Remarkably, the identification and the characterization of mutations disrupting mfl gene expression has led to establishing the first animal model system for the study of the X-linked dyskeratosis congenita human disease. Some of the results reported here may immediately provide useful information for the comprehension of the molecular basis of the DKC disease. A first relevant point concerns the observation that none of the mfl mutations so far isolated disrupts the gene coding region. Thus, each Drosophila mutant line has certainly quantitative and not qualitative alterations of the gene product which causes the pleiotropic abnormalities observed. The level of MFL protein was found to be critical, and a simple dose-effect rule may be derived: when the protein level is below a crucial threshold, mortality ensues. Instead, while the protein level is lowered but still stands above a critical threshold, the viable, hypomorphic mfl1 phenotype is reached. By analogy, it can be suggested that in man the level of dyskerin activity may be one of the critical parameters able to trigger the DKC disease. The finding that DKC mutations mapped so far all affect the dyskerin coding region (Heiss et al., 1998) is in only apparent contrast with that found in Drosophila. In fact, it is reasonable to suppose that, as observed in Drosophila, total or severe loss-of-function mutations should not be compatible with life. Mutations recovered in patients might be those causing partial loss-of-function, so that the level of dyskerin activity is still compatible with survival. Accordingly, DKC patients might carry hypomorphic mutations, the human counterparts of the viable mfl1 phenotype. Whether these hypomorphic phenotypes are simply a consequence of the inadequate mature rRNA level or are, at least partially, caused by abnormal accumulation of intermediate rRNA species is an important point which deserves further investigation. A further issue concerns the observation that, although MFL and dyskerin are ubiquitous proteins, phenotypic abnormalities are, in Drosophila as in man, restricted to only certain tissues. Since the gene product is presumed to be critically important for protein synthesis in every cell of the body, the finding that abnormalities are developed only by selected cell types is quite surprising. However, if it is accepted that the level of protein activity may be a critical parameter, then it is reasonable to suppose that the amount of properly processed rRNA may be sufficient in cells having a slow growth rate, while in highly proliferating tissues or in cells sustaining a high rate of protein synthesis this would not the case, and degenerative cell defects could progressively be accumulated. Interestingly, inhibition of protein synthesis is known to be one of the stimuli capable of inducing apoptotic cell death, probably by decreasing the levels of essential proteins or by inhibiting the synthesis of proteins that normally suppress the spontaneous activation of apoptosis (reviewed by Wertz and Hanley, 1996). In mfl1 ovary, one of the Drosophila tissues where morphological abnormalities can be observed, we found that degeneration is specifically accompanied by apoptotic cell death. This observation might also suggest a role for apoptosis in the progressive clinical manifestations of the DKC disease.
Finally, we showed that mfl gene organization is intriguing, and leads to the identification of the first member of the box H/ACA class of snoRNAs described so far in Drosophila. As in the case of the snoH1 gene described here, most of the snoRNAs are intron encoded, and snoRNA host genes often encode proteins involved in translation or ribosome biogenesis (reviewed by Smith and Steitz, 1997). These intron-encoded snoRNAs are cotranscribed with their host pre-mRNA and their accumulation is splicing-dependent, since they are released from the excised intron by exonucleolytic processing. Our observation that snoH1 RNA and mfl mRNAs levels are reduced in parallel in each mfl mutant line strongly suggests that snoH1 RNA processing is linked to the splicing of the mfl primary transcript. This feature, which allows coordinated regulation of the host protein and the intron encoded snoRNA, may hinder a precise definition of the specific functional role played by each product. With regard to snoH1, it cannot be excluded, in principle, that it may be required for Drosophila viability and that its depletion might contribute to the generation of mfl phenotype. However, we have observed that snoH1 has little, if any, effect on mfl phenotypic rescue when over-expressed in mfl transgenic flies, either in the presence or in the absence of MFL overexpression (Giordano, E., and M. Furia, unpublished data). This is not surprising, given that all box H/ACA snoRNAs found in yeast, with the exception of snR30 (Morrissey and Tollervey, 1993) and snR10 (Tollervey, 1987; Tollervey and Guthrie, 1985), are dispensable for viability. It will now be interesting to determine whether this type of gene organization is restricted to mfl or is shared by other members of this conserved gene family.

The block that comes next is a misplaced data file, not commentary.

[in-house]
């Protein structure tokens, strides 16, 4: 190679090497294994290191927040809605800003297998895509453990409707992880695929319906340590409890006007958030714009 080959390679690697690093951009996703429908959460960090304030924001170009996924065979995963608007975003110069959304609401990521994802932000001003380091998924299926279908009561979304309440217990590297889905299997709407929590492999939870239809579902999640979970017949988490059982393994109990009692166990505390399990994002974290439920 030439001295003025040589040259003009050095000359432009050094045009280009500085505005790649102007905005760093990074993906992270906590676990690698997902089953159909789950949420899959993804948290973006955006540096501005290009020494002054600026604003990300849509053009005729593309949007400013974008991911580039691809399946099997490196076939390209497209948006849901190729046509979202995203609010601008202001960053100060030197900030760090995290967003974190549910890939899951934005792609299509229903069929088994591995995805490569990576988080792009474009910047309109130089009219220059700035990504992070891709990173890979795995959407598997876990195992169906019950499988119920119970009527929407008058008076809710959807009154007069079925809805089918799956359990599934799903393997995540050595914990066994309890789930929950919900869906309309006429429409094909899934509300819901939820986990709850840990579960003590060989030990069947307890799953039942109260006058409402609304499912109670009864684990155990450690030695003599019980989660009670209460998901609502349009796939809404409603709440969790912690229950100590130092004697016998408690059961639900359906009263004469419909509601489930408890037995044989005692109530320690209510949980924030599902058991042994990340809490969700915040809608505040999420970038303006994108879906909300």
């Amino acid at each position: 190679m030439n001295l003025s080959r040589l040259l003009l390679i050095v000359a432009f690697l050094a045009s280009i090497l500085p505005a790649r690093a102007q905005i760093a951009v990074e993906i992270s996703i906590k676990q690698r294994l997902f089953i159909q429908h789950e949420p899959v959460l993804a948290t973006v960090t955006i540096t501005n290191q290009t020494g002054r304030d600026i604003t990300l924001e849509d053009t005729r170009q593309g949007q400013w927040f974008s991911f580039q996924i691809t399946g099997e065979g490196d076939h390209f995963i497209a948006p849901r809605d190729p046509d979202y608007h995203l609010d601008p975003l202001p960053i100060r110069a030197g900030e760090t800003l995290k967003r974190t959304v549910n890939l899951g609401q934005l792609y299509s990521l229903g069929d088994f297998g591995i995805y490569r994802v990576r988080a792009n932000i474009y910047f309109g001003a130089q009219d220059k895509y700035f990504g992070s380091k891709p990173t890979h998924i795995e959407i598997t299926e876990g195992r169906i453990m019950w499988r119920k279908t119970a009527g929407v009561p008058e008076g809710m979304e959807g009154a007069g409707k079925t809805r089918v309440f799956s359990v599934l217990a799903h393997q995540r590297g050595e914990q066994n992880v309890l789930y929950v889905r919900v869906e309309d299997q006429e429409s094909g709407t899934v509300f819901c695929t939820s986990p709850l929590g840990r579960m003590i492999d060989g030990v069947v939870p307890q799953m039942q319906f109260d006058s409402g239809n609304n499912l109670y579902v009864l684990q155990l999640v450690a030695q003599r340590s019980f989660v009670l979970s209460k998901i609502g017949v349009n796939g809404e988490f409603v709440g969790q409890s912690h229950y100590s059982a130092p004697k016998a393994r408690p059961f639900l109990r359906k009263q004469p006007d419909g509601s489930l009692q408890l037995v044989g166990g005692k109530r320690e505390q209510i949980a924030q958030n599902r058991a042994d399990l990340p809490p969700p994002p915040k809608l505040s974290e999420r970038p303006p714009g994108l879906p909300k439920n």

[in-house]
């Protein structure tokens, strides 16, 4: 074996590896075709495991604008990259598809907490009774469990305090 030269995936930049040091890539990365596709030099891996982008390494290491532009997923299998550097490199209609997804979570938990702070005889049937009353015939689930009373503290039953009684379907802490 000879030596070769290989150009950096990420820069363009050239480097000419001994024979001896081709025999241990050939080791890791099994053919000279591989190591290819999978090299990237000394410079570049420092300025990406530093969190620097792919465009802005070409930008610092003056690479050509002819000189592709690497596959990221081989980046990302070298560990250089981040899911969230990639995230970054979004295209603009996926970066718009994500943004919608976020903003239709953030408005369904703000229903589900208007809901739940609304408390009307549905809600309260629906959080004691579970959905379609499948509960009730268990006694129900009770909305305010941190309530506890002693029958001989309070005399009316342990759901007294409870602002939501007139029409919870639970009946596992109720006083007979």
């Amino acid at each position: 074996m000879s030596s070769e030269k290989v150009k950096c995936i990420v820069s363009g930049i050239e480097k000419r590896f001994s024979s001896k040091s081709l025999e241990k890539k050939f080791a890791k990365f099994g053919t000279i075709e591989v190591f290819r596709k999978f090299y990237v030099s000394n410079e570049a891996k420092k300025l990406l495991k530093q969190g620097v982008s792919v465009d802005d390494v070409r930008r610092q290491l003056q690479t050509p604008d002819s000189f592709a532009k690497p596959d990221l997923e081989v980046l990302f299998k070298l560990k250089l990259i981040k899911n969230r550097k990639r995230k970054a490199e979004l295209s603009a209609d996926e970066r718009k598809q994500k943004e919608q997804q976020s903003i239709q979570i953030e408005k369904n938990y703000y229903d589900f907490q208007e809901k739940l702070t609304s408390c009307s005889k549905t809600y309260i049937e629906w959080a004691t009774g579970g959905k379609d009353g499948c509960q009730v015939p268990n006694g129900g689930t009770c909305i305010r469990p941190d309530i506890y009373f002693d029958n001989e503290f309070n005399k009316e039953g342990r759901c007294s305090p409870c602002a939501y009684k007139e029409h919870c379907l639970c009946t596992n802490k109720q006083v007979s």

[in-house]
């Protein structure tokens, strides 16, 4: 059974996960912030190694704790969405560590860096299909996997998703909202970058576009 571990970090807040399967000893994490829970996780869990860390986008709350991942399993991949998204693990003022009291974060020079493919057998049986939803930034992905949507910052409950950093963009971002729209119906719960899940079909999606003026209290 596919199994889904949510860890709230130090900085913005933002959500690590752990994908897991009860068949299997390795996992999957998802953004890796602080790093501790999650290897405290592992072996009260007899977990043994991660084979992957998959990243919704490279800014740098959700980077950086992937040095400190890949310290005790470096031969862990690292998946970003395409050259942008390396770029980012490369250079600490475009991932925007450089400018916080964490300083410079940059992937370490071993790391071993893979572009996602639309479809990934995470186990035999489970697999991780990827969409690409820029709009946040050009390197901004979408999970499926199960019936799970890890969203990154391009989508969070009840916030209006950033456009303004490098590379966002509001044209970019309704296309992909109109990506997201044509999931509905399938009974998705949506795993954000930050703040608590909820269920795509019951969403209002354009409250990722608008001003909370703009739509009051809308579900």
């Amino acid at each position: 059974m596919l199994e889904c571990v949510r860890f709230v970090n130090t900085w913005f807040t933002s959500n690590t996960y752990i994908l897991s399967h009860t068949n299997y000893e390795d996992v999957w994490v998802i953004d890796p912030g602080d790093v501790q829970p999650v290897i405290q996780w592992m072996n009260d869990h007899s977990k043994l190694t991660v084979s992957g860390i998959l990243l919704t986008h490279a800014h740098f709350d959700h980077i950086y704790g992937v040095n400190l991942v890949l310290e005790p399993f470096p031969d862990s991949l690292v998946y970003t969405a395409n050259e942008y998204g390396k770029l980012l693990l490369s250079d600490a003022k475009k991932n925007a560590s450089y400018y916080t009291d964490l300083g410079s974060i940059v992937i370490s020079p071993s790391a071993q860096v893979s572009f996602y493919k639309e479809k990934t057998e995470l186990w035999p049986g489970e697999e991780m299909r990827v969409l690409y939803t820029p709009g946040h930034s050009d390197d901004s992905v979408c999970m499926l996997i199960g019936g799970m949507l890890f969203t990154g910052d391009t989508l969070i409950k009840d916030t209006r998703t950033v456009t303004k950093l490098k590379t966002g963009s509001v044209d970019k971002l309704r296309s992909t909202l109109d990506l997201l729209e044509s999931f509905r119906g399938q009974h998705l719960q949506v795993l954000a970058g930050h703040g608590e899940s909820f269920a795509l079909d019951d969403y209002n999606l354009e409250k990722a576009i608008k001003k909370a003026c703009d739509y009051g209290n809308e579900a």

We are grateful to S. Poole for the generous gift of the affinity-purified anti-MFL antibody and to D. Bopp and T. Laverty for sending Drosophila stocks. We thank J. Guardiola, L. Luzzatto, S. Banfi, and P. Delli Bovi for encouragement during the course of this work, R. Calogero and G. Iazzetti for friendly and helpful computational assistance, and G. Falcone for excellent photographic assistance.
Abbreviations used in this paper
Address correspondence to Maria Furia, Dipartimento di Genetica, Biologia Generale e Molecolare, via Mezzocannone 8, I-80134, Napoli, Italy. Tel.: 39 081 7903413 or 39 081 7903419. Fax: 39 081 5527950. E-mail: firstname.lastname@example.org
S. Senger was supported by a Ph.D. fellowship from European Union. This work was supported by funds of MURST PRIN Project Molecular regulation of Development to M. Furia.